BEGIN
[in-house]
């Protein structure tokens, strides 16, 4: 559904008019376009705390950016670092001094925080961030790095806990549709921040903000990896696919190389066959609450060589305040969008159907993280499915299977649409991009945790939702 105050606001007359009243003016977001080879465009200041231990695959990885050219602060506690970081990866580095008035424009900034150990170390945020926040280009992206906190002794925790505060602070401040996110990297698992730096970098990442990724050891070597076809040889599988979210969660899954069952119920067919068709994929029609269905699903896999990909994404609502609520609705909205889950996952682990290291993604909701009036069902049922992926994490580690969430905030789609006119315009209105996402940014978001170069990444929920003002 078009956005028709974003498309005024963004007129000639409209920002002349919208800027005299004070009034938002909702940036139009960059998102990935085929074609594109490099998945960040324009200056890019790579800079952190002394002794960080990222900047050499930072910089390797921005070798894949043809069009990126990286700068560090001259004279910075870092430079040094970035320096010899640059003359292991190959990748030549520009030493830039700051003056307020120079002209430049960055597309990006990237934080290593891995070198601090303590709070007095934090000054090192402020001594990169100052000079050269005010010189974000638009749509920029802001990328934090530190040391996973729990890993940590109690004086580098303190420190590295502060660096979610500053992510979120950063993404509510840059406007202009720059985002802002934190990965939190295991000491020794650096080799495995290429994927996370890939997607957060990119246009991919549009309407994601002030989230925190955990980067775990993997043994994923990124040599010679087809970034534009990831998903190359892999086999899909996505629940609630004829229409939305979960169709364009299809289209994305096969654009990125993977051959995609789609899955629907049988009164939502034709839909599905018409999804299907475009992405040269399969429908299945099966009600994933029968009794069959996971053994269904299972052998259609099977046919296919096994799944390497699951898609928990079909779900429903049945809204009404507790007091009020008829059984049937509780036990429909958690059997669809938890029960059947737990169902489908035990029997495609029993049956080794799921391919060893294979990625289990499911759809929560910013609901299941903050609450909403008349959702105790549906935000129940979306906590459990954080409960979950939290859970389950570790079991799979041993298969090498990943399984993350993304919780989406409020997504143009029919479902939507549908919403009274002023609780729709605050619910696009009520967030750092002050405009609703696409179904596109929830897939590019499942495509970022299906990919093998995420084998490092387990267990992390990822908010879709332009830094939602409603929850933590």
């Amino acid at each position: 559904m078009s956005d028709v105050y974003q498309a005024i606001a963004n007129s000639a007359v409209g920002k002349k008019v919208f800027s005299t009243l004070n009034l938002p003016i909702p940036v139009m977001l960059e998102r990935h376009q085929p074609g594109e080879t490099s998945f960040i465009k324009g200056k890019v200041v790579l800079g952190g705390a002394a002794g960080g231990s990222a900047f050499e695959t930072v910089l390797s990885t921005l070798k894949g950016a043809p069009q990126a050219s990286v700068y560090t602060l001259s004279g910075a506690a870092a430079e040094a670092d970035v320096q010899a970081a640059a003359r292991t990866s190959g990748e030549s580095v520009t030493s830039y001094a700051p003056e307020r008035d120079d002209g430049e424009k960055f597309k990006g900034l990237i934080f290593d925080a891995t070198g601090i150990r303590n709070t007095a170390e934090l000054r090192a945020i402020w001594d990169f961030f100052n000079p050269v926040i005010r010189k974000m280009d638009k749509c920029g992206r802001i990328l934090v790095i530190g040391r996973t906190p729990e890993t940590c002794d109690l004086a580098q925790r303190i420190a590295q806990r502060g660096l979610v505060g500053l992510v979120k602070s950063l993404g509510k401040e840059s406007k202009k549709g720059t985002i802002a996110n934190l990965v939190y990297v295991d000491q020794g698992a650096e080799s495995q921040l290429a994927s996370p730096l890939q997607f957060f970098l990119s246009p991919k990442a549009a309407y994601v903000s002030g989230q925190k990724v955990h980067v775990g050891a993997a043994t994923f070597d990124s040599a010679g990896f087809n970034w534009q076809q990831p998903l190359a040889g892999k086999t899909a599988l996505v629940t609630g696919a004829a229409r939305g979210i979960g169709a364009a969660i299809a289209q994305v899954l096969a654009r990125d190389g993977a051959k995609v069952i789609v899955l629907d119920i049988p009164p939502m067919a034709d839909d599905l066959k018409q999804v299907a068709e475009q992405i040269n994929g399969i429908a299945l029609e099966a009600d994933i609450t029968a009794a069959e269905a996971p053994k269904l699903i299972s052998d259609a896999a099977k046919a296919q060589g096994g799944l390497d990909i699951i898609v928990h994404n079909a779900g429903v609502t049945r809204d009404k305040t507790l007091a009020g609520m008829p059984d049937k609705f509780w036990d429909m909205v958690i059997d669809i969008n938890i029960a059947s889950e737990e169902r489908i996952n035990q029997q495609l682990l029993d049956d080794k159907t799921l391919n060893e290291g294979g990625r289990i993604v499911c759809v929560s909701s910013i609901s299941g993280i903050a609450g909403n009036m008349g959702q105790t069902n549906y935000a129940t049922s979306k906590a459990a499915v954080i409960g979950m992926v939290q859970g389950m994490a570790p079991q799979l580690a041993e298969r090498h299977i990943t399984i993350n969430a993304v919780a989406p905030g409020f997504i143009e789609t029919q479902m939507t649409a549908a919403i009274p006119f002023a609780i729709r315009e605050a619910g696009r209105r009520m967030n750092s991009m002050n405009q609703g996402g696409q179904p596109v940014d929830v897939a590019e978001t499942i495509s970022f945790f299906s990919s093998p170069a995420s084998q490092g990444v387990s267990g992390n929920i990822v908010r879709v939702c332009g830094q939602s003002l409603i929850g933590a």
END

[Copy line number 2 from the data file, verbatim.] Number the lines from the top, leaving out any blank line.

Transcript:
């Protein structure tokens, strides 16, 4: 559904008019376009705390950016670092001094925080961030790095806990549709921040903000990896696919190389066959609450060589305040969008159907993280499915299977649409991009945790939702 105050606001007359009243003016977001080879465009200041231990695959990885050219602060506690970081990866580095008035424009900034150990170390945020926040280009992206906190002794925790505060602070401040996110990297698992730096970098990442990724050891070597076809040889599988979210969660899954069952119920067919068709994929029609269905699903896999990909994404609502609520609705909205889950996952682990290291993604909701009036069902049922992926994490580690969430905030789609006119315009209105996402940014978001170069990444929920003002 078009956005028709974003498309005024963004007129000639409209920002002349919208800027005299004070009034938002909702940036139009960059998102990935085929074609594109490099998945960040324009200056890019790579800079952190002394002794960080990222900047050499930072910089390797921005070798894949043809069009990126990286700068560090001259004279910075870092430079040094970035320096010899640059003359292991190959990748030549520009030493830039700051003056307020120079002209430049960055597309990006990237934080290593891995070198601090303590709070007095934090000054090192402020001594990169100052000079050269005010010189974000638009749509920029802001990328934090530190040391996973729990890993940590109690004086580098303190420190590295502060660096979610500053992510979120950063993404509510840059406007202009720059985002802002934190990965939190295991000491020794650096080799495995290429994927996370890939997607957060990119246009991919549009309407994601002030989230925190955990980067775990993997043994994923990124040599010679087809970034534009990831998903190359892999086999899909996505629940609630004829229409939305979960169709364009299809289209994305096969654009990125993977051959995609789609899955629907049988009164939502034709839909599905018409999804299907475009992405040269399969429908299945099966009600994933029968009794069959996971053994269904299972052998259609099977046919296919096994799944390497699951898609928990079909779900429903049945809204009404507790007091009020008829059984049937509780036990429909958690059997669809938890029960059947737990169902489908035990029997495609029993049956080794799921391919060893294979990625289990499911759809929560910013609901299941903050609450909403008349959702105790549906935000129940979306906590459990954080409960979950939290859970389950570790079991799979041993298969090498990943399984993350993304919780989406409020997504143009029919479902939507549908919403009274002023609780729709605050619910696009009520967030750092002050405009609703696409179904596109929830897939590019499942495509970022299906990919093998995420084998490092387990267990992390990822908010879709332009830094939602409603929850933590």